Get access to everything we publish when you join VeloNews or Outside+.
Garrison moves to the U.S.-based L39ion of Los Angeles after two years riding with WorldTour team Deceuninck-Quick-Step.
The 23-year-old joined the Belgian Quick-Step team after a three-year spell with Hagens Berman Axeon, where he won the American national time trial title and placed second in the U23 worlds ITT.
“I’m super excited to be joining L39ion next year,” Garrison said. “I’m welcoming a move back to the States after two years in Europe and looking forward to getting a fresh lease on cycling.”
Garrison confirmed that he would be leaving Deceuninck-Quick-Step in a short Twitter post last week.
“I would like to thank Deceuninck-Quick-Step for everything,” he wrote. “I enjoyed my time with ‘the Wolfpack.’”
The Georgian racer made his grand tour debut with Quick-Step in 2020, racing the late-season Vuelta a España. Garrison also rode to a standout third place in the final stage of the Tour de la Provence last year. He has however seen less action in 2021, and did not get a grand tour start.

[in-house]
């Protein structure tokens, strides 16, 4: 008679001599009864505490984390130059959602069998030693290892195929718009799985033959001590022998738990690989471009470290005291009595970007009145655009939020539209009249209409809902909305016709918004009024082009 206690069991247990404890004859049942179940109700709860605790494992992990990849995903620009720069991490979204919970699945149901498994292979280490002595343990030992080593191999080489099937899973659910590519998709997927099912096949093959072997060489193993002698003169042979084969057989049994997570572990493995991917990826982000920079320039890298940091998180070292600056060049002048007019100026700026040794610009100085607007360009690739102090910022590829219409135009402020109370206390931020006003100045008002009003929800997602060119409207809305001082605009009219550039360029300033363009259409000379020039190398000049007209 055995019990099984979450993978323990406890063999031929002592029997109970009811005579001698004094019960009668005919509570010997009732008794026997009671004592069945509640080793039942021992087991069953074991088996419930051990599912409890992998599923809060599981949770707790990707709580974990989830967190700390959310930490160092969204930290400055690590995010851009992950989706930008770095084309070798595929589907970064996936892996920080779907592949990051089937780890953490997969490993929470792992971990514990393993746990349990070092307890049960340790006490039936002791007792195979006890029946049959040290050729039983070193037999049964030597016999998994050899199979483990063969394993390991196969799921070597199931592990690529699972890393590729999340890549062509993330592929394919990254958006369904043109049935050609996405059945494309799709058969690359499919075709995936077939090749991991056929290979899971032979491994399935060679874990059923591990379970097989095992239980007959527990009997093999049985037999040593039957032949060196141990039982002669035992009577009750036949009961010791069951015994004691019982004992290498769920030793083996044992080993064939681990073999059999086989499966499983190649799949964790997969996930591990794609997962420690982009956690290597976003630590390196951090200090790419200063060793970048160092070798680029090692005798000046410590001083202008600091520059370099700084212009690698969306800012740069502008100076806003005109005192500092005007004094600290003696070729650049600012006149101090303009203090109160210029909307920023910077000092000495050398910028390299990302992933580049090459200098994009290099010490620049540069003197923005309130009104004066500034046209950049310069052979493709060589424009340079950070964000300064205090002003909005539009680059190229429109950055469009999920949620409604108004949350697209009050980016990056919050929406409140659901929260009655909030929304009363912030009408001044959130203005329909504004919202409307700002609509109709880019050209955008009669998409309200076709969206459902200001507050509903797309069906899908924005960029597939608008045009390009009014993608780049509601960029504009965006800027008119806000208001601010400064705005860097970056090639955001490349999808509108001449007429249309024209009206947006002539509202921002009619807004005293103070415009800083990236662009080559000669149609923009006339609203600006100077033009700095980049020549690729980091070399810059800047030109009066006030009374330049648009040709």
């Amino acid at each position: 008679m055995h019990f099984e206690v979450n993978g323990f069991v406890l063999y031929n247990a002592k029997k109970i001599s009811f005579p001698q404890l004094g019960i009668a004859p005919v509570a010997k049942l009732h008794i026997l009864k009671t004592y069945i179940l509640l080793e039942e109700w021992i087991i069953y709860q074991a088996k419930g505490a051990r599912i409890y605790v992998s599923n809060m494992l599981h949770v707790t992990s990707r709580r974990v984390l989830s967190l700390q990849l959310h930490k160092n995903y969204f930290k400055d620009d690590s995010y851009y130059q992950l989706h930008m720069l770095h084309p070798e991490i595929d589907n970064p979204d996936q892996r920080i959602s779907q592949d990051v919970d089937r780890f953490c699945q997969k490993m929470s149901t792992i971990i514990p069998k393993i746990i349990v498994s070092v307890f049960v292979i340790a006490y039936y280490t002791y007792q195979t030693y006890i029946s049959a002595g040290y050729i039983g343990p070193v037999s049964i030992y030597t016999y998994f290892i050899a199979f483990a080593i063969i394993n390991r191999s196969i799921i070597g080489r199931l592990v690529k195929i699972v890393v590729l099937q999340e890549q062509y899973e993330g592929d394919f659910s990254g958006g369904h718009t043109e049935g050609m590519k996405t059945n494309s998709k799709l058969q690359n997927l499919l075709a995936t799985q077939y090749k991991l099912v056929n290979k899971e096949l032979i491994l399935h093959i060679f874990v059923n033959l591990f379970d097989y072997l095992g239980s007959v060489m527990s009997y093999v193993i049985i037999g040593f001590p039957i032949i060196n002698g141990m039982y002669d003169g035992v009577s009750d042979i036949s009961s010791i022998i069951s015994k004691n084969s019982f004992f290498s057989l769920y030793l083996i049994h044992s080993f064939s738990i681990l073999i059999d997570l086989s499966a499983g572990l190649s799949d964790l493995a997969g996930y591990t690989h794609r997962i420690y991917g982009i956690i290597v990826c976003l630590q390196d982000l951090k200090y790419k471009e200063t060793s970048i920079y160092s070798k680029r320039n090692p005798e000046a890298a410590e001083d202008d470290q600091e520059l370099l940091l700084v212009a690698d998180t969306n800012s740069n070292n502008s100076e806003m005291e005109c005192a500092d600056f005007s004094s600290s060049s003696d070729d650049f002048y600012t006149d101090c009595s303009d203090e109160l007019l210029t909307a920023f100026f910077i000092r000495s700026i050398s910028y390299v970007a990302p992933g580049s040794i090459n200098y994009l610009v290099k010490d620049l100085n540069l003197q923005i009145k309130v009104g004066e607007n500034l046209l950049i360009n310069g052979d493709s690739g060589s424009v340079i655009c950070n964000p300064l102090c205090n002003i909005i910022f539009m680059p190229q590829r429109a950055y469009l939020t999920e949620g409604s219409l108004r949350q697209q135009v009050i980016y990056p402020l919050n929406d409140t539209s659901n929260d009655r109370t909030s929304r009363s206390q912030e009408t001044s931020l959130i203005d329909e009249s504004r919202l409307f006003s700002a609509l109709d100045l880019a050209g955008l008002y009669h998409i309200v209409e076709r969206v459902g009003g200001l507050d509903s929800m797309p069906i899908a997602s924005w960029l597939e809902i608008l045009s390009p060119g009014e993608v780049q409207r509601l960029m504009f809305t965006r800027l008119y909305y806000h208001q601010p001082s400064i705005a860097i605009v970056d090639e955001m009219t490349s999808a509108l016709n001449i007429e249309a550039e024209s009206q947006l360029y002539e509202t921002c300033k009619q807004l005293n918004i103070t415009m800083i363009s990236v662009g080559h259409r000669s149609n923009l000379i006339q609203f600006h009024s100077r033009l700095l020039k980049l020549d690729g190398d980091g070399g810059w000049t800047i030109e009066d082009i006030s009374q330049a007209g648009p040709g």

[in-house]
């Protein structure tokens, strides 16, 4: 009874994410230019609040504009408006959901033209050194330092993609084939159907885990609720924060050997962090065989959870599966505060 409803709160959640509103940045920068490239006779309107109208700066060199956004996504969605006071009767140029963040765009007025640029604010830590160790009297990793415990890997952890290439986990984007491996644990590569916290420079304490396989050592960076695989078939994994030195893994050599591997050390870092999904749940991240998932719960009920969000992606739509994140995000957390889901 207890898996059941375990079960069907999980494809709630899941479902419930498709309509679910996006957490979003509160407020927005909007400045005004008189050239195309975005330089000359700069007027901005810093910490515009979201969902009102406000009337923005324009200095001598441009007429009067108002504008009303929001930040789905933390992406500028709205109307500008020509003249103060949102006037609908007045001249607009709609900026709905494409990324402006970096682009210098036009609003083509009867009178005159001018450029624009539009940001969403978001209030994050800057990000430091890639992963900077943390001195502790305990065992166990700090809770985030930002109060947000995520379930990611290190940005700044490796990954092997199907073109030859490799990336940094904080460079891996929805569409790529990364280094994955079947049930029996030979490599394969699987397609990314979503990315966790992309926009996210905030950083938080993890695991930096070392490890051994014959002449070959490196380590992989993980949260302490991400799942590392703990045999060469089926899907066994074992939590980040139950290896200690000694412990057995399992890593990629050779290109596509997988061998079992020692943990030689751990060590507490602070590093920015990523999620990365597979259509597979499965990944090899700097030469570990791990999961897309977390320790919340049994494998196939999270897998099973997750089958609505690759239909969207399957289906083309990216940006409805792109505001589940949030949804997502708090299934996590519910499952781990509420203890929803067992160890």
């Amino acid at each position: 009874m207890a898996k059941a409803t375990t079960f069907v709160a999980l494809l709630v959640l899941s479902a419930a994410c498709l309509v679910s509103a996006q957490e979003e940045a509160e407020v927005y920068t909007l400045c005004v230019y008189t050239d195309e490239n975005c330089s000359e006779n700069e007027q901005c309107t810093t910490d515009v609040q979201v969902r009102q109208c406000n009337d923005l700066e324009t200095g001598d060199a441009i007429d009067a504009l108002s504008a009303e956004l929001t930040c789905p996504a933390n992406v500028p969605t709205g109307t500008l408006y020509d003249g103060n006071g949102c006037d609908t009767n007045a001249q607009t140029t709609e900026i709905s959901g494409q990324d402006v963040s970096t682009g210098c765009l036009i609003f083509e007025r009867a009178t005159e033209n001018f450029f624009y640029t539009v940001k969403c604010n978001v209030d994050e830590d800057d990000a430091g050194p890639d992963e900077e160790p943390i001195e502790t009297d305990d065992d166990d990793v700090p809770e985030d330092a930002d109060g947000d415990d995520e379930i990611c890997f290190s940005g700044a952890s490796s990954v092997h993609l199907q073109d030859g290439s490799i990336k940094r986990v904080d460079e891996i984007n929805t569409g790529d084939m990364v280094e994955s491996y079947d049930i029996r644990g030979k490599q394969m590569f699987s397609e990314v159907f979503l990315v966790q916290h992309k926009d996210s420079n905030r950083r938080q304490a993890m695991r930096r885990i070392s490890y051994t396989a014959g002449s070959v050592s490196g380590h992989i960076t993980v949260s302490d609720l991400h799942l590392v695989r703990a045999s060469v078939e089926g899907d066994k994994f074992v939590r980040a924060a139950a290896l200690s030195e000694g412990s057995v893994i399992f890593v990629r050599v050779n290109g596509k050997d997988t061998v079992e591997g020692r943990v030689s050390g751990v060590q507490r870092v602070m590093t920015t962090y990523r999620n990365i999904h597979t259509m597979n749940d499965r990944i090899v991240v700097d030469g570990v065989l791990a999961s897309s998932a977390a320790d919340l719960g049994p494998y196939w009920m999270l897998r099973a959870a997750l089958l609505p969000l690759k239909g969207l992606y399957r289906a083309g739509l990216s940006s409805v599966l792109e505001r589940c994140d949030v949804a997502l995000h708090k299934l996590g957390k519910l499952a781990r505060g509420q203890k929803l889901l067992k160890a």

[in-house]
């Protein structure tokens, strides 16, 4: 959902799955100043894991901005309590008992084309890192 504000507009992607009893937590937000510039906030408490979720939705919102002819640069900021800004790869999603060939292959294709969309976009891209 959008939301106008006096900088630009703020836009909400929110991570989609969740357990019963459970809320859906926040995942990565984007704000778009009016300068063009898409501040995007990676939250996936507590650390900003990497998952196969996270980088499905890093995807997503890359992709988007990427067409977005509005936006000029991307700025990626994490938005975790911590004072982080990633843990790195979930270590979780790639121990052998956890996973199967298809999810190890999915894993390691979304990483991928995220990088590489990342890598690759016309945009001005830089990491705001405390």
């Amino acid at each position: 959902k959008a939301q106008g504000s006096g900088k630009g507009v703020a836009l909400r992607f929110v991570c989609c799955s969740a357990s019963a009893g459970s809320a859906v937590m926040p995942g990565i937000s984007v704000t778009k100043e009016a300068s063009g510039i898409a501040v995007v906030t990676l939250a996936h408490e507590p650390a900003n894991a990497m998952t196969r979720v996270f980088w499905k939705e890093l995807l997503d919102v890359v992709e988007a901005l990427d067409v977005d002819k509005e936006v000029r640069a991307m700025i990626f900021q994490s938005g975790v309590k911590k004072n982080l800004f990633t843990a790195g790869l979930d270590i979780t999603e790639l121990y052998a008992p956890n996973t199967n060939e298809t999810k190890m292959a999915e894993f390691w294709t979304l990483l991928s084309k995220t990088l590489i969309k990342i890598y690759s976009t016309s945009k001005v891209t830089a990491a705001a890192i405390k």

Garrison explained that a long friendship with L39ion rider Ty Magner opened the door to a return to the U.S., where he will be part of an altogether different dynamic and race program.
L39ion of Los Angeles and its co-founders Justin and Cory Williams aims to eliminate boundaries and promote diversity in racing, sending its male and female racers to all formats of race, from critériums to cyclocross.
Garrison will initially focus on stage races as he brings his WorldTour experience to the continental team, but is likely to feature through the squad’s activities.
“I’m really excited about the outreach programs – I want to do anything I can to get involved with it and I’m stoked to give back to communities through cycling,” he said.
L39ion of Los Angeles has also recently created the Into the Lion’s Den crit series in partnership with SRAM, with the inaugural race blasting off October 30. Pro men and women have been invited to race for the whopping $100,000 purse, which is evenly split across the fields.
— Ian Garrison (@iankgarrison) October 5, 2021